In Bennett, aircraft passengers and bystanders brought tort claims against Southwest Airlines after Southwest Airlines Flight 1248 overran the Runway 31C at Chicago Midway International Airport on Dec. 8, 2005. Two suits were filed in state court and removed by defendants on the theory that aviation claims are federal questions because federal law occupies the field of aviation safety and this "completely pre-empts" state law. The defendants abandoned this early argument and the court ruled on whether the fact that federal aviation standards play a major role in the negligence claims at issue provided grounds for federal court jurisdiction.
The Seventh Circuit Court ruled that Illinois tort law, not federal law, supplies the claim for relief, noting that aviation suits had been litigated for decades in state court. The court was very careful with its pre-emption analysis:
Notice how we put this: The defendants do not contend, nor did the district court find, that resolution of this suit resolves around any particular disputed issue of federal law. For all we can see, everything will depend on a fact-bound question . . . . The meaning of federal statutes and regulations may play little or no role.
The Seventh Circuit rejected the offered argument that "all suits about commercial air travel belong in federal court because the national government is the principal source of rules about safe air transportation and the uniform application of these norms is desirable" noting that it would expand arising-under jurisdiction beyond the scope that the Justices were willing to tolerate.
Federal Officer Removal
Defendants have argued that the federal officer removal statute 8 allows for removal of cases brought against government contractors. The statute provides for removal of civil actions where the claims are against "officers (or any person acting under the officer) of the United States or any agency thereof." Courts have accepted the argument that a government contractor is acting under the United States when it produces a product for the government and that defendants may remove the cases to federal court where they have a colorable government contractor defense. The Fifth Circuit's decision in Winters v. Diamond Shamrock Chemical Co. 9 is an example of these decisions.
In Winters, the defendants removed the state-filed action to federal court in the U.S. District Court for the Eastern District of Texas pursuant to the federal officer removal statute. The district court determined that the defendants (1) were "persons" (2) "acting under color of federal authority" when committing the acts that allegedly led to plaintiff's injuries (from exposure to Agent Orange) and (3) had asserted a colorable federal defense. 10 Accordingly, the district court found that federal jurisdiction was present. The Fifth Circuit affirmed.
The Fifth Circuit noted that necessary to federal officer removal "is a finding that the defendants acted pursuant to a federal officer's directions and that a causal nexus exists between the defendants' actions under color of federal office and the plaintiff's claims." The question that must be answered is whether the government "specified the composition of the product at issue so as to supply the causal nexus between the federal officer's directions and the plaintiff's claims." The court noted that the Defense Department issued "detailed and direct orders" to the defendants to supply Agent Orange and that the orders gives rise to a federal concern subject to removal under §1442(a)(1).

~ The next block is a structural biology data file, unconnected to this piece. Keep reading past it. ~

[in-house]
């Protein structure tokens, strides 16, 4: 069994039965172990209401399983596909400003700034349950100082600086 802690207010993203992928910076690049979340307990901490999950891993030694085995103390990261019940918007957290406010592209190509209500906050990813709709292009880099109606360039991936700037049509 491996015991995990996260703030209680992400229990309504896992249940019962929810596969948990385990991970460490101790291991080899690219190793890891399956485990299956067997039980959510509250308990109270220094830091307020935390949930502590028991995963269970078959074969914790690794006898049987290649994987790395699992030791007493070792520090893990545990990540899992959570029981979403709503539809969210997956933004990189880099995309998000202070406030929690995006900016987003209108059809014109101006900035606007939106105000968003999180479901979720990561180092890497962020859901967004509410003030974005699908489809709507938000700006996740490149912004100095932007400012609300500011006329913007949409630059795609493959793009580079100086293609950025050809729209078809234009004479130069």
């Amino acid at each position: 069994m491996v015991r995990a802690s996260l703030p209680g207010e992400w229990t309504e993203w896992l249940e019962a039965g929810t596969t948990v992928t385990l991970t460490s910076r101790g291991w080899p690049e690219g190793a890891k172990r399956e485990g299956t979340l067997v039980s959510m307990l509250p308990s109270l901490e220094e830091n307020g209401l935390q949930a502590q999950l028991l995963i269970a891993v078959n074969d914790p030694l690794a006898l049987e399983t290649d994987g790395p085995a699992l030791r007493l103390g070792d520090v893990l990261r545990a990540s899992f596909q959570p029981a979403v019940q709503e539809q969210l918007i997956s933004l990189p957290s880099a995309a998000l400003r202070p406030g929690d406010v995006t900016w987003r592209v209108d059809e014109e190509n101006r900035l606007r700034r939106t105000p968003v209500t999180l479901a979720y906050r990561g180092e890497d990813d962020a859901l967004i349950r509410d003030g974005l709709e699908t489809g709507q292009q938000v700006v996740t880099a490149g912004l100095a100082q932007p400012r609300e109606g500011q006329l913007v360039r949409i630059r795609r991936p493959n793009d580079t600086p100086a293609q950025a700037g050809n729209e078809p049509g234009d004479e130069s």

The Supreme Court recently addressed the federal officer removal statute in Watson v. Philip Morris Co . 11 Watson was a putative class action that plaintiffs filed in state court against Phillip Morris. Plaintiffs argued that Phillip Morris produced and sold cigarettes designed to deliver more tar and nicotine to smokers than the labels "light" and "lowered tar and nicotine" would suggest. Phillip Morris removed the case to federal court based on the federal officers removal statute.
The Supreme Court held that there was no federal jurisdiction, rejecting Phillip Morris' arguments that the close supervision of the Federal Trade Commission was sufficient for federal jurisdiction pursuant to the federal officer removal statute. The Court distinguished the facts of the case from government contractor cases like Winters: "[t]he answer to this question lies in the fact that the private contractor in such cases is helping the Government to produce an item that it needs. The assistance . . . goes beyond simple compliance with the law and helps officers fulfill other basic governmental tasks."
While the Supreme Court noted the distinction between the facts before it and government contractor cases, it declined to comment on the circumstances that would permit government contractors to remove their cases to federal court pursuant to the federal officer removal statute. Accordingly, it remains an open issue as to what extent such removal will be permitted in government contractor cases. 12
The Fifth Circuit's Bennett decision rejected an argument that would have federalized all aviation cases had it been successful and the Supreme Court's Watson decision leaves open the question of whether government contractors should be allowed to remove all aviation to federal court. For now, at least some aviation cases will continue to remain in state court.
Steven R. Pounian and Justin T. Green are partners with Kreindler & Kreindler.
1. See, 28 USC §1369.
2. Id., §(a).
3. Id., §(b)
4. 985 F2d 1438 (10th Cir. 1993).
5. 181 F3d 363 (3d Cir. 1999).
6. Id. at 365.
7. 484 F3d 907 (7th Cir. 2007).
8. 28 USC §1442.
9. 149 F3d 387 (5th Cir. 1998).
10. Winters, 901 FSupp at 1198-1203.
11. US, 127 SCt 2301 (2007).
12. The Court also rejected the argument that the FTC's delegation of testing authority to Phillip Morris established federal jurisdiction.